The dynamics of electron cloud buildup, saturation, and dissipation represent a complex
interaction between beam and accelerator parameters. The dynamics of electron clouds
in scenarios with short, high-frequency bunches with low bunch charge are different
than that where beams have long, lower-frequency and higher bunch charges. We present
simluations of electrons clouds for different beam parameterizations and compare
electron cloud dynamics between JLEIC and PIP-II accelerators.
where electron cloud buildup has been observed,
have a good probability of being accelerated to the opposite wall of the beam pipe before
the next bunch crossing.
In this scenario, electrons near
a beam pipe wall experience the electrostatic potential of a passing beam bunch, and are
accelerated towards the center of the beam pipe. After the bunch passes, the electrons drift
to the opposite wall of the beam pipe, with sufficient energy to produce secondary electrons.
Since the time to drift across the beam pipe is less than the time to the next bunch crossing,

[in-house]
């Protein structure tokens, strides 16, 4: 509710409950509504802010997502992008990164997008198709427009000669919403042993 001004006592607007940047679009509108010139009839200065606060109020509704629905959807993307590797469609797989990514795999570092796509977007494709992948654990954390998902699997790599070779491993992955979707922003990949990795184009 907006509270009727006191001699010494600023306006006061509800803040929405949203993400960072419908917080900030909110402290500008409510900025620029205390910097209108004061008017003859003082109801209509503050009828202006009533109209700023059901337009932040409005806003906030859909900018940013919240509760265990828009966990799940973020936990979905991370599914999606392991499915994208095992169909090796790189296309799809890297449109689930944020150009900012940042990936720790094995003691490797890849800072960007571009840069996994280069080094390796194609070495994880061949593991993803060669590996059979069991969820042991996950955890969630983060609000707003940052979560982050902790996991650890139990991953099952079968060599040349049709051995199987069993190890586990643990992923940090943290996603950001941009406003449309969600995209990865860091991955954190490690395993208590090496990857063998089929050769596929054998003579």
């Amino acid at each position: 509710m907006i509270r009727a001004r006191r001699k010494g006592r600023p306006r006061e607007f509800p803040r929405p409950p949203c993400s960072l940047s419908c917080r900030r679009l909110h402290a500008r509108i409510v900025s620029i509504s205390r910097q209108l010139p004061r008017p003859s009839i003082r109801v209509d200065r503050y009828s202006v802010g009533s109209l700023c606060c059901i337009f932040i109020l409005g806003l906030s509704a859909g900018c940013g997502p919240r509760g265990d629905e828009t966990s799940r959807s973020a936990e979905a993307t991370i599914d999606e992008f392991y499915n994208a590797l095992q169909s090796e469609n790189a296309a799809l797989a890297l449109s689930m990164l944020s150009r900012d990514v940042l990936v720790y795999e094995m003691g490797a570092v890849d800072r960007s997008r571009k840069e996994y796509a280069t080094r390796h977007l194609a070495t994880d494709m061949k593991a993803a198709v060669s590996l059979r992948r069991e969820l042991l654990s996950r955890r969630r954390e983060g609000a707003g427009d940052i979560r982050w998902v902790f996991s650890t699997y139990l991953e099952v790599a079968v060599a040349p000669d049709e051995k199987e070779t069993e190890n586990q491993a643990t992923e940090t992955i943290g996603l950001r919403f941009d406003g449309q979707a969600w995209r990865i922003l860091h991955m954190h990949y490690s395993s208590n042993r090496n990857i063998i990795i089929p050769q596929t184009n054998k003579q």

the cloud density can build up rapidly under this scenario.
In high-frequency accelerators, with lower bunch charges and shorter bunches, electrons will not
have time to drift across the beam pipe before the next bunch crosses. In this case, the
dynamics are different, because the electrons in the
cloud receive a series of many small, rapid kicks instead of fewer, larger interactions with
the beam. The onset of electron cloud buildup could be delayed in this scenario. However, once a cloud
does form, it could be expected that the cloud would be more dense near the beam, which may
lead to more rapid emittance growth and instability formation.
In this paper, we report simulation results for modeling of electron cloud buildup and dynamics
in high-frequency accelerators. We model parameters relevant to the JLab Electron-Ion Collider
(JLEIC) that is currently being designed. We consider beam frequencies up to 476 MHz for a
variety of different ions, from protons up to Pb (82+), and with bunch charges ranging from
4.2e9 to 0.05e9 ions/bunch, and ion energies from 100 - 40 GeV/u for protons to
lead ions respectively. We
compare simulations of electron cloud buildup and dynamics for these different cases, and
contrast with similar simulations of proton-driven electron cloud buildup in the Fermilab
recycler under the PIP-II upgrade scenario, with a frequency of 52.8 MHz, bunch charge
of 80e9 p/bunch, and energies ranging from 8 - 20 GeV.
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